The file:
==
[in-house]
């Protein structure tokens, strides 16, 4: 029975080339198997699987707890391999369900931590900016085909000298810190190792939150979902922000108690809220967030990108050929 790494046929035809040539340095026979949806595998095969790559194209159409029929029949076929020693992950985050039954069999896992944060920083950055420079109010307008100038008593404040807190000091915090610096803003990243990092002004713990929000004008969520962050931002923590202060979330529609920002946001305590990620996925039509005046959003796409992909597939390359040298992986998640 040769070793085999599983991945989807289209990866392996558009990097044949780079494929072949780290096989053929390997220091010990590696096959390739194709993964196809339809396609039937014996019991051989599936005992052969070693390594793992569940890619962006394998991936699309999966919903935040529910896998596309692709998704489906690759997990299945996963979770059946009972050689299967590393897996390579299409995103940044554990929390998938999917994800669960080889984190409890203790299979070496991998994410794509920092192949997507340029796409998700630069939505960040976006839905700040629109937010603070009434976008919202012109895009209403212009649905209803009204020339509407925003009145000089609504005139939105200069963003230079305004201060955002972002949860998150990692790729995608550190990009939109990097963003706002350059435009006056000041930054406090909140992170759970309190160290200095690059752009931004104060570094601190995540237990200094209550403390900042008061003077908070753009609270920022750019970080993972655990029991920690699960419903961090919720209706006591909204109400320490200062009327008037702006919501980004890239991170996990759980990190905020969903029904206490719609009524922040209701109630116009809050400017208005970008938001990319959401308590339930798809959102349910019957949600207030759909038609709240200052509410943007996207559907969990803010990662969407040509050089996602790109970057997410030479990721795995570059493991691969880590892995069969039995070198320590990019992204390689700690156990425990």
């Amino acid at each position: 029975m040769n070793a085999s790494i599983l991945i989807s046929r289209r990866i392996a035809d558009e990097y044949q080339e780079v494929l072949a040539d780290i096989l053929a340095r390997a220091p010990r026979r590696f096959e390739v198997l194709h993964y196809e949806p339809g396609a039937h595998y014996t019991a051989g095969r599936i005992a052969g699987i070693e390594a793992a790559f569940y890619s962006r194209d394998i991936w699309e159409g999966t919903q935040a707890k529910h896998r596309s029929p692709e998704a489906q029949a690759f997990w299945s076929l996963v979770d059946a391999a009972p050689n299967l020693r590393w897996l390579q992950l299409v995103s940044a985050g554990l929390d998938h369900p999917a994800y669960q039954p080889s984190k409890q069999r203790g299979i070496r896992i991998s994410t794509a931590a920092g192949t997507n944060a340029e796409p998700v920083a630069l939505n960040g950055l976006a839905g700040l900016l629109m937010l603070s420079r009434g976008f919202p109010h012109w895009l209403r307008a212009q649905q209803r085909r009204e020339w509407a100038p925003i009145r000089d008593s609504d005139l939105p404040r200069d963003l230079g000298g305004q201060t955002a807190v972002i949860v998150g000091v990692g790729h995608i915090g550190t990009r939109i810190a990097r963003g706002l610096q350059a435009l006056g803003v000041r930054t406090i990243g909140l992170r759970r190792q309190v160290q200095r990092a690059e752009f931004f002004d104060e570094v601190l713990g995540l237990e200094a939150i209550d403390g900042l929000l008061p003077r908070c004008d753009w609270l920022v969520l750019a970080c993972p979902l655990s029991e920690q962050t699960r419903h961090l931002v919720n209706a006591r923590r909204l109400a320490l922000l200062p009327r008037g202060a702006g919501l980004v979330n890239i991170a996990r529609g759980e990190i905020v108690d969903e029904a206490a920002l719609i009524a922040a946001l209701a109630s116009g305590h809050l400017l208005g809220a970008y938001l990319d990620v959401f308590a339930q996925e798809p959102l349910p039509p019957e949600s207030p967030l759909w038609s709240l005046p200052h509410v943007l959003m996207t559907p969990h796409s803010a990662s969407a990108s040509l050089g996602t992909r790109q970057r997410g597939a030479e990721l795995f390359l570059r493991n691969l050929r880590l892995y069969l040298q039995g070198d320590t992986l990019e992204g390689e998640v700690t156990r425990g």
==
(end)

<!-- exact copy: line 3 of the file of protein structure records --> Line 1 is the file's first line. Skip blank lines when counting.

């Amino acid at each position: 029975m040769n070793a085999s790494i599983l991945i989807s046929r289209r990866i392996a035809d558009e990097y044949q080339e780079v494929l072949a040539d780290i096989l053929a340095r390997a220091p010990r026979r590696f096959e390739v198997l194709h993964y196809e949806p339809g396609a039937h595998y014996t019991a051989g095969r599936i005992a052969g699987i070693e390594a793992a790559f569940y890619s962006r194209d394998i991936w699309e159409g999966t919903q935040a707890k529910h896998r596309s029929p692709e998704a489906q029949a690759f997990w299945s076929l996963v979770d059946a391999a009972p050689n299967l020693r590393w897996l390579q992950l299409v995103s940044a985050g554990l929390d998938h369900p999917a994800y669960q039954p080889s984190k409890q069999r203790g299979i070496r896992i991998s994410t794509a931590a920092g192949t997507n944060a340029e796409p998700v920083a630069l939505n960040g950055l976006a839905g700040l900016l629109m937010l603070s420079r009434g976008f919202p109010h012109w895009l209403r307008a212009q649905q209803r085909r009204e020339w509407a100038p925003i009145r000089d008593s609504d005139l939105p404040r200069d963003l230079g000298g305004q201060t955002a807190v972002i949860v998150g000091v990692g790729h995608i915090g550190t990009r939109i810190a990097r963003g706002l610096q350059a435009l006056g803003v000041r930054t406090i990243g909140l992170r759970r190792q309190v160290q200095r990092a690059e752009f931004f002004d104060e570094v601190l713990g995540l237990e200094a939150i209550d403390g900042l929000l008061p003077r908070c004008d753009w609270l920022v969520l750019a970080c993972p979902l655990s029991e920690q962050t699960r419903h961090l931002v919720n209706a006591r923590r909204l109400a320490l922000l200062p009327r008037g202060a702006g919501l980004v979330n890239i991170a996990r529609g759980e990190i905020v108690d969903e029904a206490a920002l719609i009524a922040a946001l209701a109630s116009g305590h809050l400017l208005g809220a970008y938001l990319d990620v959401f308590a339930q996925e798809p959102l349910p039509p019957e949600s207030p967030l759909w038609s709240l005046p200052h509410v943007l959003m996207t559907p969990h796409s803010a990662s969407a990108s040509l050089g996602t992909r790109q970057r997410g597939a030479e990721l795995f390359l570059r493991n691969l050929r880590l892995y069969l040298q039995g070198d320590t992986l990019e992204g390689e998640v700690t156990r425990g």